Answer Man

The origin of ‘more than one way to skin a cat’ goes back to 1600s

Cat gets very rare prosthetic legs

Vincent the cat was brought into the Story County Animal Shelter with injured hind legs. He later ended up at Iowa State veterinary hospital, where Dr. Mary Sarah Bergh and veterinary orthopedics company BioMedtrix, decided to design implants that
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Vincent the cat was brought into the Story County Animal Shelter with injured hind legs. He later ended up at Iowa State veterinary hospital, where Dr. Mary Sarah Bergh and veterinary orthopedics company BioMedtrix, decided to design implants that

Q: To suggest that there may be several ways of doing something, we often say, “There’s more than one way to skin a cat.” The goriness aside, how did they ever choose an innocent puss as the victim of this heinous act?

J.S., of Belleville

A: Being a lover of all things feline, I’d really like to let the cat out of the bag on this popular centuries-old adage. But after scouring through countless books and etymological websites, I have concluded that the you-know-what has experts’ tongues — or, if nothing else, their research.

The most interesting discovery I made was that the people who began using the phrase seemed to be equal-opportunity animal abusers (in their speech, at least). Way back in 1678, English naturalist John Ray may have provided the earliest written version in his “Collection of English Proverbs”: “There are more ways to kill a dog than hanging.”

But by the 19th century, the tide had turned decisively against poor Kitty. In 1840, American humorist Seba Smith indicated as much in her short story “The Money Diggers” when she wrote: “As it is said, ‘There are more ways than one to skin a cat,’ so are there more ways than one of digging for money.”

Not wanting to overuse a cliché, writers later became more creative in knocking off a few of the creature’s nine lives. In his 1855 classic, Westward Ho!,” Charles Kingsley wrote, “There are more ways of killing a cat than by choking it with cream.” Others did cats in with butter while a few still offed dogs with pudding. Even Mark Twain couldn’t resist getting in on the act in his 1889 “A Connecticut Yankee in King Arthur’s Court”: “She was wise, subtle, and knew more than one way to skin a cat.”

Now, some would like to rescue Fluffy from this frightful fate by saying that “cat” actually refers to Southerners saying “cat” for “catfish.” Since people scale fish all the time, this would make the saying more palatable and take Tiger off the hook. The trouble is that the saying likely was in wide usage long before catfish came into the picture.

The same seems to be true for any suggestion connecting it to gymnastics. In that sport, “skinning a cat” is an exercise in which athletes pass their legs between their arms while hanging by the hands from a horizontal bar, which might suggest turning an animal’s skin inside out. But since there’s only one way to do this exercise, it’s unlikely it has anything to do with it.

In any case, nobody I’ve found has suggested why cats are picked on or why the saying popped up in the first place. From my own encounters with people, I can only guess it’s because man’s best friend continues to swamp its major rival in popularity. In a 2010 Associated poll, 74 percent said they liked dogs a lot versus 2 percent who disliked them a lot. On the other paw, cats could use an image boost. Only 41 percent liked them a lot while 15 percent detested them.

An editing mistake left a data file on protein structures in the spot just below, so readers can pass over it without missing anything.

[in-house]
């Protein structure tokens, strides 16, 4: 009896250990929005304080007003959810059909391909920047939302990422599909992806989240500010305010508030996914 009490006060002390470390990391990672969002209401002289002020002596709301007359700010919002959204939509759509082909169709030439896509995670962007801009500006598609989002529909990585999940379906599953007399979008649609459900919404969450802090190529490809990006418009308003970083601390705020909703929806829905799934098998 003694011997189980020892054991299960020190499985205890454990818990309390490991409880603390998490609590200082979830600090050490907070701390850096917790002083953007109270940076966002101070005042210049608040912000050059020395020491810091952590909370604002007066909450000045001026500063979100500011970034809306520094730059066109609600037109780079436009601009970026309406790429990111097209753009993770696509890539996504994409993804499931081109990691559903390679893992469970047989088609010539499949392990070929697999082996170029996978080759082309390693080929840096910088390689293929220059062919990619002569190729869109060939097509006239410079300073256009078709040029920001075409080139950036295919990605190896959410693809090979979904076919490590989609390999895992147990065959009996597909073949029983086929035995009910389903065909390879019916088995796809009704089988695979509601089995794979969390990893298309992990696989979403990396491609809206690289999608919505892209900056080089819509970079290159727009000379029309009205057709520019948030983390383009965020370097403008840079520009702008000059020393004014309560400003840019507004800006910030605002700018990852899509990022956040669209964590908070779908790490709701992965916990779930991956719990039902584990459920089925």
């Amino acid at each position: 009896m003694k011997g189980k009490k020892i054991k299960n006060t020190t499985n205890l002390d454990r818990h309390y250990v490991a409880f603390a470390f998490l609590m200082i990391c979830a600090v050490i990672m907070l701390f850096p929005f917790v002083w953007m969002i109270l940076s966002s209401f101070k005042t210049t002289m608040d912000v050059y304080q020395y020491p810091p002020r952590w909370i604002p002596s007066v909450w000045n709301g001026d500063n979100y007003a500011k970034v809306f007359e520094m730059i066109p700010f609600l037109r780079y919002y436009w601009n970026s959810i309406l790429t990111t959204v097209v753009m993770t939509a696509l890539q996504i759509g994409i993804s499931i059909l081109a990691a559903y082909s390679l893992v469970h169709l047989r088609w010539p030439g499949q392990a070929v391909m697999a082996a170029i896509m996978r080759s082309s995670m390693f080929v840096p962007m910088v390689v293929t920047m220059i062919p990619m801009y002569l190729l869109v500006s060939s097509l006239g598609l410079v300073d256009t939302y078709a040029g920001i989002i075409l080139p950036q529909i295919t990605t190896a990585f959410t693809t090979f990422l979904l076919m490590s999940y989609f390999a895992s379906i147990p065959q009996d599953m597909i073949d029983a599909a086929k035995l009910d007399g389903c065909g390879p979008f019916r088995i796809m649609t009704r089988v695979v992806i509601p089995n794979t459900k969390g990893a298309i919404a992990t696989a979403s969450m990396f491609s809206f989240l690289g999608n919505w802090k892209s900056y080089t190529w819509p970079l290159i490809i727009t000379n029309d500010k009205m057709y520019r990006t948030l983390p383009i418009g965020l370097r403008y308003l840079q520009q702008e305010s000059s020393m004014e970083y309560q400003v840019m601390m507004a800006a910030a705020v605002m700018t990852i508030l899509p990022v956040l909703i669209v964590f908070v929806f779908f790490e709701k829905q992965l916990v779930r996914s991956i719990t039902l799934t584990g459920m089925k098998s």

So with cats often allowed to run free and produce countless litters of little furballs, some likely wouldn’t mind seeing at least a few taking a premature trip to that Heavyside Layer.

Gold-medal answer: A tip of the Answer Man cerebrum to Rick Reckemp and Madison High School basketball coaching legend Larry Graham for finally clearing up the mystery over an Olympic torch that was run through the streets of metro-east cities. Turns out it was in 1994 to herald the 13th U.S. Olympic Festival on both sides of the river. Roughly 5,000 people ran it through 110 bistate towns. (Reckemp even sent along a picture of him modeling his T-shirt to prove it.)

Rick Reckemp Provided

Launched in 1978 as the National Sports Festival, the games allowed Summer Olympics athletes and hopefuls to hone their athletic skills in non-Olympics years. During the “St. Louis Gateway to the Gold,” more than 3,000 athletes came to compete in 37 sports at 25 venues. Opening ceremonies under the Gateway Arch on July 1 were emceed by Bob Costas and featured Al Joyner, who in 1984 had become the first American to win the Olympic triple jump since the 1904 games in St. Louis, as the final torch bearer before the cauldron was lit. The final such festival, however, was held the following year in Denver.

As for memories of other torches, I have to agree with Jeri Hohrein, of Belleville, who remembers Kurt Weisenstein carrying one in the late 1980s in Belleville during a Special Olympics’ Law Enforcement Torch Run to raise money and promote awareness of the games.

Today’s trivia

Could you be a (gasp!) librocubucularist and not know it?

Answer to Friday’s trivia: Majel Barrett certainly lived long and prospered on “Star Trek.” The wife of series creator Gene Roddenberry, Barrett was the only actor to play a role in all of the first five Trek live-action TV series. After starting out as Nurse Chapel on the original, she turned into Lwaxana Troi on “The Next Generation” and “Deep Space Nine” as well as providing the ship’s computer voice on all five series. However, Michael Dorn — Lt. Worf — is said to have the record for appearing in the most Trek episodes, 272.

Roger Schlueter: 618-239-2465, @RogerAnswer